FAB hopes to expand on that success in the coming year in two ways.
First, FAB is working in partnership with Feeding Florida’s food banks on a produce prescription program. This would allow under-resourced Floridians to receive medically tailored meals and fruit and vegetable prescriptions in support of a Food as Medicine approach to preventing disease and improving health outcomes. Feeding Tampa Bay’s FoodRx program recently shared data that highlighted the benefit of programs like this. A staggering 72% of participants reported that food helped manage their health concerns and disease-specific data showed improvements in hemoglobin A1c levels for Type 2 Diabetes patients and reduced blood pressure for those with hypertension, among other positive health outcomes.
Second, there is a great need to provide healthy food options in rural Florida. FAB is asking the Florida Legislature for additional funds this year to expand the program into community grocers in rural Florida counties. When this rural grocer effort was a pilot program in 2021 with Hitchcock’s Market, the grocery store saw a 25% increase in produce sales and a 10% increase in overall store sales. We know the need exists, now we have to find creative ways to get healthy, nutritious foods to those who need it most.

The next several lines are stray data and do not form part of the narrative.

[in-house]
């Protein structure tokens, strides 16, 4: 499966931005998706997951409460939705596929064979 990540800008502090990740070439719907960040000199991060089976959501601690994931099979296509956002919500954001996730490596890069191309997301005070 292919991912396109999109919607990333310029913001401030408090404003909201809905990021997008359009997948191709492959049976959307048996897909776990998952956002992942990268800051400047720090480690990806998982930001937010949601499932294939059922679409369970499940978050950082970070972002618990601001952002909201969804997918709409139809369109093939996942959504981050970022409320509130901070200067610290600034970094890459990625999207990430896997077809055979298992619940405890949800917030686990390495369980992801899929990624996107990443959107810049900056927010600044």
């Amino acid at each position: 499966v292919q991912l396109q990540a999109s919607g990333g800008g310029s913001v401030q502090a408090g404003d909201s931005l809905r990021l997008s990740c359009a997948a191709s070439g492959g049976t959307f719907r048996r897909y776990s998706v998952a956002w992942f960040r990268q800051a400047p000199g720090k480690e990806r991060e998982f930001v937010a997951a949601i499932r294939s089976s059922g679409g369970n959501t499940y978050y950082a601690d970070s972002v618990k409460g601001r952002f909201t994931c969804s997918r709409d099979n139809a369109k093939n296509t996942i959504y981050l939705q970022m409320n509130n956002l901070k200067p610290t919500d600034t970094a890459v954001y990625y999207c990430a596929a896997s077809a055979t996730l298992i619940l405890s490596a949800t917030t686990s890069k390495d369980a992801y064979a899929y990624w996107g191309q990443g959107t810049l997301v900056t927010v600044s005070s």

“This program has impacted me so much in a very positive way. I have increased my fruit and veggie intake by over 65% ... it encourages healthier eating habits and is such a big help for people to stretch their SNAP benefits.”- FAB Customer at Hitchcock’s Market
The inclusion of fruit and vegetable incentive programs like FAB in the Food As Medicine space means we are reaching those most vulnerable to disease due to low access. FAB participants saw a 23% increase in their food security after just 6 months in the program, showing the potential in expanding that reach and improving the lives of families in Florida.
A collective effort to improve food security and the health and wellbeing of Floridians is underway at Feeding Florida and these efforts will shorten the line at food banks and reduce healthcare costs significantly.
The following are the resources and sources for the data referenced in this blog. For additional questions about Fresh Access Bucks, nutrition incentive programming, or the data referenced, please reach out to Meghan Fiveash.
Adults Meeting Fruit and Vegetable Intake Recommendations
Changes in Food Consumption Trends among American Adults since the COVID-19 Pandemic
Fruit and Vegetable Intake and Mortality- Results From 2 Prospective Cohort Studies of US Men and Women and a Meta-Analysis of 26 Cohort Studies
Fruit and vegetable intake and the risk of cardiovascular disease, total cancer and all-cause mortality-a systematic review and dose-response meta-analysis of prospective studies
Critical review: vegetables and fruit in the prevention of chronic diseases
Cost-effectiveness of financial incentives for improving diet and health through Medicare and Medicaid: A microsimulation study